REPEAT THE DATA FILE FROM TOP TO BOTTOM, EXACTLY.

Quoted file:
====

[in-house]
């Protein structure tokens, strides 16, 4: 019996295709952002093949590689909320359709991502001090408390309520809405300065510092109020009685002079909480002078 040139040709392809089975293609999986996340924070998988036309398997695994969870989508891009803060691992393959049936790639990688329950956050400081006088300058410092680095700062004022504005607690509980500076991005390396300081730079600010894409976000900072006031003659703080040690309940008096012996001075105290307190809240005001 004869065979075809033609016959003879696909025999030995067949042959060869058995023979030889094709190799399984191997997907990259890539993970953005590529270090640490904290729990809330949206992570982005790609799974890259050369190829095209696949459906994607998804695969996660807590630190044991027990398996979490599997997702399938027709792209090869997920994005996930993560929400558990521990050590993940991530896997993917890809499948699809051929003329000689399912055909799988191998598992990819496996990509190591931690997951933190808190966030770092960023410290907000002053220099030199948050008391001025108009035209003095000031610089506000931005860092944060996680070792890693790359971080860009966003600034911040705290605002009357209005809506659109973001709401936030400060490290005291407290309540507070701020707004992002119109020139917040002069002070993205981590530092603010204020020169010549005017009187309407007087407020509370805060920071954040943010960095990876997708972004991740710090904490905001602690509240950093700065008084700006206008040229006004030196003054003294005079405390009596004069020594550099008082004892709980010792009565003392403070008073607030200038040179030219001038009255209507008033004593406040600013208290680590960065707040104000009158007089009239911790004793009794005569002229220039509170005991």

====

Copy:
[in-house]
């Protein structure tokens, strides 16, 4: 019996295709952002093949590689909320359709991502001090408390309520809405300065510092109020009685002079909480002078 040139040709392809089975293609999986996340924070998988036309398997695994969870989508891009803060691992393959049936790639990688329950956050400081006088300058410092680095700062004022504005607690509980500076991005390396300081730079600010894409976000900072006031003659703080040690309940008096012996001075105290307190809240005001 004869065979075809033609016959003879696909025999030995067949042959060869058995023979030889094709190799399984191997997907990259890539993970953005590529270090640490904290729990809330949206992570982005790609799974890259050369190829095209696949459906994607998804695969996660807590630190044991027990398996979490599997997702399938027709792209090869997920994005996930993560929400558990521990050590993940991530896997993917890809499948699809051929003329000689399912055909799988191998598992990819496996990509190591931690997951933190808190966030770092960023410290907000002053220099030199948050008391001025108009035209003095000031610089506000931005860092944060996680070792890693790359971080860009966003600034911040705290605002009357209005809506659109973001709401936030400060490290005291407290309540507070701020707004992002119109020139917040002069002070993205981590530092603010204020020169010549005017009187309407007087407020509370805060920071954040943010960095990876997708972004991740710090904490905001602690509240950093700065008084700006206008040229006004030196003054003294005079405390009596004069020594550099008082004892709980010792009565003392403070008073607030200038040179030219001038009255209507008033004593406040600013208290680590960065707040104000009158007089009239911790004793009794005569002229220039509170005991």